Economic crisis

Published : Oct 22, 2010 00:00 IST

THE immediate fallout of the unrest in Kashmir Valley which began with the killing of 17-year-old Tufail Mattoo in a police firing in June is not only loss of lives but a huge dent in the economy and a severe setback to the education system. Owing to the protest calendars put out by the hard-line Hurriyat Conference leader Syed Ali Shah Geelani and the curfew imposed by the Omar Abdullah government, normal life in the valley has come to a standstill.

The economy has suffered a loss of about Rs.10,000 crore in three months. Unable to cope with the losses, the private sector laid off 1.5 lakh workers.

The tourism industry, which had been witnessing a boom until June with five lakh tourist arrivals, came to an abrupt halt as protesters thronged the streets.

In our sector alone more than 50,000 people have been disengaged, said Mushtaq Ahmad, who owns a chain of hotels. This has happened for the third year in a row.

Other small and big business enterprises are also facing the worst crisis. We are on the verge of an economic collapse, said Shakeel Qalandar, president of the Federation of Chambers of Industries Kashmir. How long can we go on asking banks to extend the limit of the cash credit facility and overdrafts? he asked.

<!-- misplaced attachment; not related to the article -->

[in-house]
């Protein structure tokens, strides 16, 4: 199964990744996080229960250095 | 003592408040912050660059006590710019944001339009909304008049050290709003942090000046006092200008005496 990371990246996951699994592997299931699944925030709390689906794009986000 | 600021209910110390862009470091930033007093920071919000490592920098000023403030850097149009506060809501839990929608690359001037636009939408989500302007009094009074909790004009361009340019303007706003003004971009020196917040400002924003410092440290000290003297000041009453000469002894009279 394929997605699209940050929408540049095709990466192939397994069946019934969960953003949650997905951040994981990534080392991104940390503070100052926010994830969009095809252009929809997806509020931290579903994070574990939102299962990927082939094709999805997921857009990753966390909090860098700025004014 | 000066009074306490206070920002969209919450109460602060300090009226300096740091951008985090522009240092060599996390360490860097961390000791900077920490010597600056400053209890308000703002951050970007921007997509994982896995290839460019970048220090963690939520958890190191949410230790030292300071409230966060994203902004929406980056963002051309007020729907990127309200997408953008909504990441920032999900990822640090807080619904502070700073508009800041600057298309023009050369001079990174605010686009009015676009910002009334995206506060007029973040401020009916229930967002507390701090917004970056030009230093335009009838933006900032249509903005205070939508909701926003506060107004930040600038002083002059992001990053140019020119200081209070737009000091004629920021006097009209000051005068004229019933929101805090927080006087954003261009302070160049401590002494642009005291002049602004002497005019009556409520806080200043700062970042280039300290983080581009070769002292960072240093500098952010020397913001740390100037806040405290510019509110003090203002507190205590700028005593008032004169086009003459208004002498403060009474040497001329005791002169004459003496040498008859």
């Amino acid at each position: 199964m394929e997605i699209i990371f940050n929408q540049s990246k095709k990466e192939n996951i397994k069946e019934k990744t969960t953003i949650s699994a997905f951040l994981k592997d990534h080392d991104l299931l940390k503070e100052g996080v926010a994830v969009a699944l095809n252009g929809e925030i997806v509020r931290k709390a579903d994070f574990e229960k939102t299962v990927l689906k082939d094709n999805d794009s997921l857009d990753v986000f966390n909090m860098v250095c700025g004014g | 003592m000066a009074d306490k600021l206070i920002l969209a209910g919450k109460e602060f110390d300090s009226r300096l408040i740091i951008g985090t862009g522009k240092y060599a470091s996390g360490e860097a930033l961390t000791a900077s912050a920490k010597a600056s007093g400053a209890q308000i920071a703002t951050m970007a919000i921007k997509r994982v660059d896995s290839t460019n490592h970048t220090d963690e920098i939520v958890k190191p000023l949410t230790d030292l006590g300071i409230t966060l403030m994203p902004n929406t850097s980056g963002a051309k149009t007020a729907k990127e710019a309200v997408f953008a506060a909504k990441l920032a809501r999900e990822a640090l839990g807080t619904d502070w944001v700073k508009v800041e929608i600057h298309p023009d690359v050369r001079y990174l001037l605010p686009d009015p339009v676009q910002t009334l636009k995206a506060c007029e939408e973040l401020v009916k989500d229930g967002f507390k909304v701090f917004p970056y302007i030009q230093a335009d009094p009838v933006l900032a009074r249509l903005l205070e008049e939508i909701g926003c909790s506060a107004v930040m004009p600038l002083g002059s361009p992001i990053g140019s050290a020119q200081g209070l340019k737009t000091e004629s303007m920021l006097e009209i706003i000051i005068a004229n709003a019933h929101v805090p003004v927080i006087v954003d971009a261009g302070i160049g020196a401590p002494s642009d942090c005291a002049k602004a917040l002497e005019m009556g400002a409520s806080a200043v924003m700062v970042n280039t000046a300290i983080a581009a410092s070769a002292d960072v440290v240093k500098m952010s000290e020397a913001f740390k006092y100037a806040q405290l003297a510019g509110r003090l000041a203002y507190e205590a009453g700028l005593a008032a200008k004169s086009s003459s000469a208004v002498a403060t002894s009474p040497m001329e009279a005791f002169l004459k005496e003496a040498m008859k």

Estimates of losses vary, but slightly. While Qalandar believes that the loss per day is Rs.100 crore, the noted economist Professor Nissar Ali puts it at around Rs.80 crore a day. There are 21 public sector establishments, 50,000 small-scale enterprises and around four lakh other establishments in the valley. These have remained closed during this unrest. This accounts for a loss of Rs.8,000 crore for 100 days, Nissar Ali said.

Nazir Ahmad Dar, president of the Chamber of Industry and Commerce, believes that the economic sector in Kashmir is passing through the worst crisis. We are completely out of work. No circulation of money, no business, he said, adding that no one knows how long it will take.

What is worrying industrialists and entrepreneurs is that the repayment of loans is also on hold. We pay huge interests. How can we compensate for that? Dar asks. We pay Rs.15 crore as interest to the banks every month, says Qalandar.

Although Prime Minister Manmohan Singh announced in his August 15 speech measures to help revive the economy in Jammu and Kashmir, with the unrest unabated, there appears to be no alternative to pull the economy back from the brink.

Shujaat Bukhari
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